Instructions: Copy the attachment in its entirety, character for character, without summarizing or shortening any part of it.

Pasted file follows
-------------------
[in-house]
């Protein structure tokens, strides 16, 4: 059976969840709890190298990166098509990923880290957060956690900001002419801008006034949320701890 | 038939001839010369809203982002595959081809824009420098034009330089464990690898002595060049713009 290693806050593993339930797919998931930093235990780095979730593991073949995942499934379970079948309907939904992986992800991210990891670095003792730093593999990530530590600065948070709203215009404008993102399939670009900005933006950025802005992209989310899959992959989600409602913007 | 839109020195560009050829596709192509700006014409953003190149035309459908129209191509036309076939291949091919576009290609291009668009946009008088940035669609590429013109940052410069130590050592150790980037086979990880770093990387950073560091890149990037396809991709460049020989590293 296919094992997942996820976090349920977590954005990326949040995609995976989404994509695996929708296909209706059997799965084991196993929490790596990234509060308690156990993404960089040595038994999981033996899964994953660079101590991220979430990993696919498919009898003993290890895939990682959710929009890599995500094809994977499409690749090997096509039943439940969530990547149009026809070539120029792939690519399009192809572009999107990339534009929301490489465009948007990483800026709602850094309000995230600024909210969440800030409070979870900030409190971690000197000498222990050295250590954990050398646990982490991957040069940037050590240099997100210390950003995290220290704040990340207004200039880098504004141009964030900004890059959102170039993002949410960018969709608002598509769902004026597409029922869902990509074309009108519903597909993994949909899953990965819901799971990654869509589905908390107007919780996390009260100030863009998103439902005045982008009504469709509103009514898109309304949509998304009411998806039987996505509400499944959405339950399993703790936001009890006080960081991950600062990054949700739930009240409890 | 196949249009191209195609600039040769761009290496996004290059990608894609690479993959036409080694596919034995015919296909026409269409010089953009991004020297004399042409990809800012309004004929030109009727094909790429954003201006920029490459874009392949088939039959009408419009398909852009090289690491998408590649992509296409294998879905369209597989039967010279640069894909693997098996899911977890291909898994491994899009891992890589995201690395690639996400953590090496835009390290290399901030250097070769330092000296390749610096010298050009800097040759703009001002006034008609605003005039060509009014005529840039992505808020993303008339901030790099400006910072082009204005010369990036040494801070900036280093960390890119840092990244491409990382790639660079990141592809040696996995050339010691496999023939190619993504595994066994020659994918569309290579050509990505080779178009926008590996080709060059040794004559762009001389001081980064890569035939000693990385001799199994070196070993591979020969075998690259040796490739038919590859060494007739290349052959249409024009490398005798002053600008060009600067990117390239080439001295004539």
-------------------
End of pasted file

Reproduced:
[in-house]
């Protein structure tokens, strides 16, 4: 059976969840709890190298990166098509990923880290957060956690900001002419801008006034949320701890 | 038939001839010369809203982002595959081809824009420098034009330089464990690898002595060049713009 290693806050593993339930797919998931930093235990780095979730593991073949995942499934379970079948309907939904992986992800991210990891670095003792730093593999990530530590600065948070709203215009404008993102399939670009900005933006950025802005992209989310899959992959989600409602913007 | 839109020195560009050829596709192509700006014409953003190149035309459908129209191509036309076939291949091919576009290609291009668009946009008088940035669609590429013109940052410069130590050592150790980037086979990880770093990387950073560091890149990037396809991709460049020989590293 296919094992997942996820976090349920977590954005990326949040995609995976989404994509695996929708296909209706059997799965084991196993929490790596990234509060308690156990993404960089040595038994999981033996899964994953660079101590991220979430990993696919498919009898003993290890895939990682959710929009890599995500094809994977499409690749090997096509039943439940969530990547149009026809070539120029792939690519399009192809572009999107990339534009929301490489465009948007990483800026709602850094309000995230600024909210969440800030409070979870900030409190971690000197000498222990050295250590954990050398646990982490991957040069940037050590240099997100210390950003995290220290704040990340207004200039880098504004141009964030900004890059959102170039993002949410960018969709608002598509769902004026597409029922869902990509074309009108519903597909993994949909899953990965819901799971990654869509589905908390107007919780996390009260100030863009998103439902005045982008009504469709509103009514898109309304949509998304009411998806039987996505509400499944959405339950399993703790936001009890006080960081991950600062990054949700739930009240409890 | 196949249009191209195609600039040769761009290496996004290059990608894609690479993959036409080694596919034995015919296909026409269409010089953009991004020297004399042409990809800012309004004929030109009727094909790429954003201006920029490459874009392949088939039959009408419009398909852009090289690491998408590649992509296409294998879905369209597989039967010279640069894909693997098996899911977890291909898994491994899009891992890589995201690395690639996400953590090496835009390290290399901030250097070769330092000296390749610096010298050009800097040759703009001002006034008609605003005039060509009014005529840039992505808020993303008339901030790099400006910072082009204005010369990036040494801070900036280093960390890119840092990244491409990382790639660079990141592809040696996995050339010691496999023939190619993504595994066994020659994918569309290579050509990505080779178009926008590996080709060059040794004559762009001389001081980064890569035939000693990385001799199994070196070993591979020969075998690259040796490739038919590859060494007739290349052959249409024009490398005798002053600008060009600067990117390239080439001295004539």